With the Nationality and Borders Bill just about making it through parliament this week and the recent announcement of a scheme to deport some migrants to Rwanda, Rachel Youngman argues that the Government's ill-thought-out plans for refugees put lives at risk.

Three years ago a young woman arrived in the UK. She had been trafficked and was alone and in deep trauma. No one knew quite where she came from, or how she entered the country. She was identified as a victim of trafficking from somewhere in west Africa after being found guilty of a petty criminal offence.

This woman had been mentally and physically damaged and, when she was examined by doctors, she was found to have suffered horrific internal injuries from being repeatedly raped. They had to operate, but during the procedure she went into cardiac arrest. She died alone in a UK hospital without any family or friends.

Having seen the impact of women who are trafficked through my role as chair of the board at Hibiscus, a charity that supports female refugees in the UK immigration system, I know that this is not an isolated case. Press reports of men making the crossing from France simply to take advantage of the system here are ill-informed. Men are also victims of trafficking.

So as the Ukrainian refugee crisis continues to dominate headlines, alongside the legalities of the UK government's latest plan to relocate those who attempt to enter Britain to Rwanda, it is essential we examine the real impact on those fleeing to our shores for safety. Britain was one of the first countries to ratify the Refugee Convention of 1951, which spelled out countries' obligations to protect fugitives from persecution who had arrived in their territories and not return them to danger.

But the most recent idea – to fly asylum-seekers arriving in Britain straight to Rwanda without listening to their claims – goes against all we have stood for in protecting the vulnerable and offering a safe haven to those in need. As part of the deal, Rwanda will be paid to receive the refugees and consider whether to grant them asylum there. There will be no opportunity to apply for asylum in Britain.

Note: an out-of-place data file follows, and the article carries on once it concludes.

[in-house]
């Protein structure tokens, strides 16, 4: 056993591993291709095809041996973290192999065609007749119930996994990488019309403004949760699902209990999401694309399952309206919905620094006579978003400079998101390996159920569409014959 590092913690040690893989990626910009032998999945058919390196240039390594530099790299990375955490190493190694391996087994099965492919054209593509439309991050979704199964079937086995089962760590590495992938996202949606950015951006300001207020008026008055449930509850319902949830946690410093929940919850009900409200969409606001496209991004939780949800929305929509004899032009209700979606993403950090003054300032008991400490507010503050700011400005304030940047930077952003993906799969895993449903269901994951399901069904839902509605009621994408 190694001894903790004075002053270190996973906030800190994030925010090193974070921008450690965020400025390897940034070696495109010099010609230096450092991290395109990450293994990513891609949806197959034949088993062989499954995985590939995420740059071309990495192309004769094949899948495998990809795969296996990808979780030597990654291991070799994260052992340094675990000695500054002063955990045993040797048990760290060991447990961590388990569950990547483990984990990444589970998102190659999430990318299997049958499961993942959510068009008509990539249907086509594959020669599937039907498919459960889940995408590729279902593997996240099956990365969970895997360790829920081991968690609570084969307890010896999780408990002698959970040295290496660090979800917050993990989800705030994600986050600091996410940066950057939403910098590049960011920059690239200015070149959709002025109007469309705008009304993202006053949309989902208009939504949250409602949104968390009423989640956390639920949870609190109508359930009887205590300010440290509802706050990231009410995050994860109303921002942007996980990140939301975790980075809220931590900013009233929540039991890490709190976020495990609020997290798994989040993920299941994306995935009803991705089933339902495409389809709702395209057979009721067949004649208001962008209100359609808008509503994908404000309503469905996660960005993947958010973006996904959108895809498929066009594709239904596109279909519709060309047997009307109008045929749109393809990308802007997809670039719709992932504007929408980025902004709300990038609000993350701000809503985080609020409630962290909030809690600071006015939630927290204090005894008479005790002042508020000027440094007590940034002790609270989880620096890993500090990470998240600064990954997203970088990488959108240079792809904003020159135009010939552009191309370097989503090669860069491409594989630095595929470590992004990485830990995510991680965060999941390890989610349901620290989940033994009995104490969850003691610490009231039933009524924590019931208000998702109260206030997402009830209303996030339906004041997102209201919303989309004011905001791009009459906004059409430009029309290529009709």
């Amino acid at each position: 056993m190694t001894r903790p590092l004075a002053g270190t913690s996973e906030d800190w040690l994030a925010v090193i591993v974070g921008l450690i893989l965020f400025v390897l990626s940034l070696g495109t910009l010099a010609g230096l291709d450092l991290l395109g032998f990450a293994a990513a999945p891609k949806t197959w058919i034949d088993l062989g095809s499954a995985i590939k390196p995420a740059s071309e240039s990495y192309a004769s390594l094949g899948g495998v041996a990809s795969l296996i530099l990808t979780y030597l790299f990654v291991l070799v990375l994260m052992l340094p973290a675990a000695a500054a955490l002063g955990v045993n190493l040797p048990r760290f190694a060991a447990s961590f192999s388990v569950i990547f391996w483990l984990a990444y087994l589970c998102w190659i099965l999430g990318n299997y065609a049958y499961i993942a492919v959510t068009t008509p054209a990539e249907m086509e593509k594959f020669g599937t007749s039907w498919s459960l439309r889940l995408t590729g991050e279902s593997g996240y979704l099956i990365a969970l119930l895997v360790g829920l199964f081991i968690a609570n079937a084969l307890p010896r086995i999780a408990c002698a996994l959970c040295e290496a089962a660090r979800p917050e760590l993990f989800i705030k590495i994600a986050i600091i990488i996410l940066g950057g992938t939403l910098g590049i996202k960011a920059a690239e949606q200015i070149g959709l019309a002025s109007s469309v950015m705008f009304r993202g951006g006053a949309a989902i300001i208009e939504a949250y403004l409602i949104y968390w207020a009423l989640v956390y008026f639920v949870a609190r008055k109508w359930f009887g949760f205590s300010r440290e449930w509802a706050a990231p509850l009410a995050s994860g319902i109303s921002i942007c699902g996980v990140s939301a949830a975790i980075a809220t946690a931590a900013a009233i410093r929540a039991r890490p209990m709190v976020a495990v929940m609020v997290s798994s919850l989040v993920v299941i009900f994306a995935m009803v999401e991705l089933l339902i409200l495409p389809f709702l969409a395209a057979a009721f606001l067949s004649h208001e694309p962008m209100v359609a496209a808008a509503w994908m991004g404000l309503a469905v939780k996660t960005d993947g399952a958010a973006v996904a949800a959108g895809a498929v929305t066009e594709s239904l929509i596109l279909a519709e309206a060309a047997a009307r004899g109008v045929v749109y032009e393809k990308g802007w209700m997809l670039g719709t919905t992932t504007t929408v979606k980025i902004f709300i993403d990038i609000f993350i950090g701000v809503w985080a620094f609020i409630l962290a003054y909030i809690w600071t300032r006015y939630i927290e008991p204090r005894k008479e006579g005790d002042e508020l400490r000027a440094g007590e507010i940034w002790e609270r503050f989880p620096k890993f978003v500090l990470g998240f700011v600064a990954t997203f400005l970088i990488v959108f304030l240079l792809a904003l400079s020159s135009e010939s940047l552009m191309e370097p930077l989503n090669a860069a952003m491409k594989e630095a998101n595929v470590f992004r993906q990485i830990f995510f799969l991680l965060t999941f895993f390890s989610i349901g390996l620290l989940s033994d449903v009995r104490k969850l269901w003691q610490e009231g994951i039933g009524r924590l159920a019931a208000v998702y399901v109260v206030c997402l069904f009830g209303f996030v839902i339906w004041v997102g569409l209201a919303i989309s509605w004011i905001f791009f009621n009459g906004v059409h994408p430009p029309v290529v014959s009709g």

The Government partnership deal with Rwanda has brought into sharp focus how inequality breeds further inequality in our immigration system. Distinctions are often based on race, ethnicity and gender. We can't say human rights are for those who look a certain way or come from a particular ethnic group, but not for others. Once that starts, you move perilously close to some form of refugee apartheid.

According to the United Nations High Commissioner for Refugees (UNHCR), in 2015 60 million people worldwide took flight from their homes. By 2020, that figure was 82 million. But it's worth bearing in mind that certainly within the 2015 figures, fewer than three per cent fled to Europe.

There is a narrative that the majority of refugees want to flee to the UK, but that simply isn't true.

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Those who find themselves in a UK immigration removal centre invariably talk of being a part of our society, having a job, working hard for their families – simply living a life without fear. Unfortunately the popular tabloid narrative combined with the system they find themselves caught up in doesn't support their hopes.

How we deal with refugees will set the distinction between a progressive modern society and one that says it's ok to widen inequality. The current system sets a course where the vulnerable become more so and are put at risk of serious harm.